The null interface is the "bit bucket " or "black hole" interface. All traffic sent to this interface is discarded. It is most useful for filtering unwanted traffic, because you can discard traffic simply by routing it to the null interface . You could achieve the same goal using access lists, but access lists require more CPU overhead. If you have fairly simple filtering requirements, it may be more effective to route the offending traffic to the null interface.
There can be only one null interface (null0), and it is always configured. This interface accepts only one configuration command, no ip unreachables. All other commands for this interface are ignored.
interface null 0 no ip unreachables
In Figure 5-2, we have networks 10.10.1.0, 10.10.2.0, and 10.10.3.0 (networks 1, 2, and 3). To keep users on network 2 (10.10.2.0) from reaching network 3 (10.10.3.0), we can add a static route on Router 2 that sends all traffic destined for 10.10.3.0 to the null interface. With this route, any traffic destined for the 10.10.3.0 network from the 10.10.2.0 network is automatically discarded.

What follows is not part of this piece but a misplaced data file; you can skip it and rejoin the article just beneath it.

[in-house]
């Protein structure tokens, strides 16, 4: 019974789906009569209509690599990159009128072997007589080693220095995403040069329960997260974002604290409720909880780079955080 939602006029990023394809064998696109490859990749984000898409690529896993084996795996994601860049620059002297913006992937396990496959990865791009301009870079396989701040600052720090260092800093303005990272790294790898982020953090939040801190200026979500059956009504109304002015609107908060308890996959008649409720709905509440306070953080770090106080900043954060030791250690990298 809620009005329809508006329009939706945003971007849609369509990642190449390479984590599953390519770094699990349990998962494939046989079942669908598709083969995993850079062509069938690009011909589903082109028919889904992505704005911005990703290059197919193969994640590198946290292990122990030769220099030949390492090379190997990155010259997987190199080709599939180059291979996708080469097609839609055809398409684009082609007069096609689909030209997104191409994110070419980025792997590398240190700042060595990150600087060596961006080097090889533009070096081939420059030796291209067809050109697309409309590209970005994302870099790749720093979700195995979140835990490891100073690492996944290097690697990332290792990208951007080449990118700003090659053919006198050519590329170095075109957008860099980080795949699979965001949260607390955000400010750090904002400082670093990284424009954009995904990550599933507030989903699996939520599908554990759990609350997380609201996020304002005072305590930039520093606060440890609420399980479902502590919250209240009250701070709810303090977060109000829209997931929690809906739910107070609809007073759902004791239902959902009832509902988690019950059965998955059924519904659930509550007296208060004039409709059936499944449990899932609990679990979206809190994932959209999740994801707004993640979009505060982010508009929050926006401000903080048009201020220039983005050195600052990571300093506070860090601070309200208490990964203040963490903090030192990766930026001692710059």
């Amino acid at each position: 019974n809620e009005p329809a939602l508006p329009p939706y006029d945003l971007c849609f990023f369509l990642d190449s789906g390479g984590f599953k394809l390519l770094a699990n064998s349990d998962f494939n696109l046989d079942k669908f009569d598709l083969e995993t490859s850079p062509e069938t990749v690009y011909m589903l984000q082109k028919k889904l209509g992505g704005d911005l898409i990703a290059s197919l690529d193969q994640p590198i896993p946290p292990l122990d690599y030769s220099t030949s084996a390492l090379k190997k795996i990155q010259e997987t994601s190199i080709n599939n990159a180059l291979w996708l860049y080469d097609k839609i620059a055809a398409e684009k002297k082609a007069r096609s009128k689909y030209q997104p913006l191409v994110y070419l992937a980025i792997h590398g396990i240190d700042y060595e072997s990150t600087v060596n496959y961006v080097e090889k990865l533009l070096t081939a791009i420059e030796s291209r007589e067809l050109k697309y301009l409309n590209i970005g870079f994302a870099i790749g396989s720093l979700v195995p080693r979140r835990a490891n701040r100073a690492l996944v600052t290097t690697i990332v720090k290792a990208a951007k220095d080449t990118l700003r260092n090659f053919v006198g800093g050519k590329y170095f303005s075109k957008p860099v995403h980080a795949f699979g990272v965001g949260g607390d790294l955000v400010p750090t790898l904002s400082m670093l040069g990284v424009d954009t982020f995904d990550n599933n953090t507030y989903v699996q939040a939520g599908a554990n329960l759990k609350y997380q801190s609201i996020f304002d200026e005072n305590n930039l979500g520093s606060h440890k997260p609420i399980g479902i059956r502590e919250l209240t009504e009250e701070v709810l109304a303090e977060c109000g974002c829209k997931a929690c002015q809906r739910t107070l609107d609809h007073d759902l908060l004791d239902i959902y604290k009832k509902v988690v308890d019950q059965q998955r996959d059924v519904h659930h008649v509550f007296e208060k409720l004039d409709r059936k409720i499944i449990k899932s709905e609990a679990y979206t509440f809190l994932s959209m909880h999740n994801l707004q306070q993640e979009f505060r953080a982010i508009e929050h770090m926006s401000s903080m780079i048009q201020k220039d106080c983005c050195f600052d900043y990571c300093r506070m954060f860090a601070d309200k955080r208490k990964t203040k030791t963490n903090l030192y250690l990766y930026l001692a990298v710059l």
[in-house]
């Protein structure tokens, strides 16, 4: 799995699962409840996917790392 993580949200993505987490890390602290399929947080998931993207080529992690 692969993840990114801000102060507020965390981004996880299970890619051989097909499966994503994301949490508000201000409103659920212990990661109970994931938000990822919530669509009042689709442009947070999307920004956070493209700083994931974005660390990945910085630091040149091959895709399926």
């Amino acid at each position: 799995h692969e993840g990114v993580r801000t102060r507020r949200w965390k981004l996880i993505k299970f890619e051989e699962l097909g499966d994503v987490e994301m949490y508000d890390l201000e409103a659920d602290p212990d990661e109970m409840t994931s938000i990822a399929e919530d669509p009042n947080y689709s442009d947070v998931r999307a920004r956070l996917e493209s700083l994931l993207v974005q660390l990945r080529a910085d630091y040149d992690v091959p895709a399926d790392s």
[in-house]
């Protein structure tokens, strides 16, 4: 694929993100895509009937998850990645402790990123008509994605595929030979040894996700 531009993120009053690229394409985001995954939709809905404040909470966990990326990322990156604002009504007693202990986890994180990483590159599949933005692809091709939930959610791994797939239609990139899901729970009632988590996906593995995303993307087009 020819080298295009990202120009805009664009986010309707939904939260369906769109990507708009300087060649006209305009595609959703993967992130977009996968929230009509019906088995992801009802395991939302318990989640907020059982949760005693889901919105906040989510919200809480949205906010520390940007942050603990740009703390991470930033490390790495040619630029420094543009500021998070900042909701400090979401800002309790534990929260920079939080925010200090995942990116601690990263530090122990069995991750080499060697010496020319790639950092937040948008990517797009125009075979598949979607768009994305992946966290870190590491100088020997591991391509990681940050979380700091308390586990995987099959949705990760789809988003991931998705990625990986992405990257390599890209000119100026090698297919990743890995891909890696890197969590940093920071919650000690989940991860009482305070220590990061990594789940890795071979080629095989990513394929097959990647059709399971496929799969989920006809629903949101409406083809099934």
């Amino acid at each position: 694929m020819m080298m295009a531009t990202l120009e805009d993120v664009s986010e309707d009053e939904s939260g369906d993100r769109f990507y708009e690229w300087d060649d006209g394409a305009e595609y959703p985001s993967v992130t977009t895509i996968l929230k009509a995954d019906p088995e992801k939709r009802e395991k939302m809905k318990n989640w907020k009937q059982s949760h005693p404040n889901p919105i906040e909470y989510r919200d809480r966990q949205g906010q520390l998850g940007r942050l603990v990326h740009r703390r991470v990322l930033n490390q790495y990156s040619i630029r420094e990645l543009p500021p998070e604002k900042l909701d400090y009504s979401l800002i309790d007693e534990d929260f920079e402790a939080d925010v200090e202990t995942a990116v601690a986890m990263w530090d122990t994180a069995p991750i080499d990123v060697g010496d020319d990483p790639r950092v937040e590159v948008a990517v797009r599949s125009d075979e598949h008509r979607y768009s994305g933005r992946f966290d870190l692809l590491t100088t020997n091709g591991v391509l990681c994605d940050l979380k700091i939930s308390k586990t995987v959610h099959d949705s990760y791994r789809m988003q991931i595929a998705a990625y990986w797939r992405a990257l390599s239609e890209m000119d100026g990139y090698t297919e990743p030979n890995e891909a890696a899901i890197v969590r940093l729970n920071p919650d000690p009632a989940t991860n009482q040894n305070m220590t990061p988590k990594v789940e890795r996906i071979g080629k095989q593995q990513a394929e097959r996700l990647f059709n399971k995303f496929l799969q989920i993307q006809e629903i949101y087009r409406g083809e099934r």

Figure 5-2. Filtering with a null interface
Here's the configuration command that creates the static route:
ip route 10.10.3.0 255.255.255.0 null0
The null0 interface is often used as part of a security strategy. Pointing unwanted routes to the null0 interface is a good way of stopping undesirable traffic. You can also use null0 to prevent routing loops when using summarized addresses.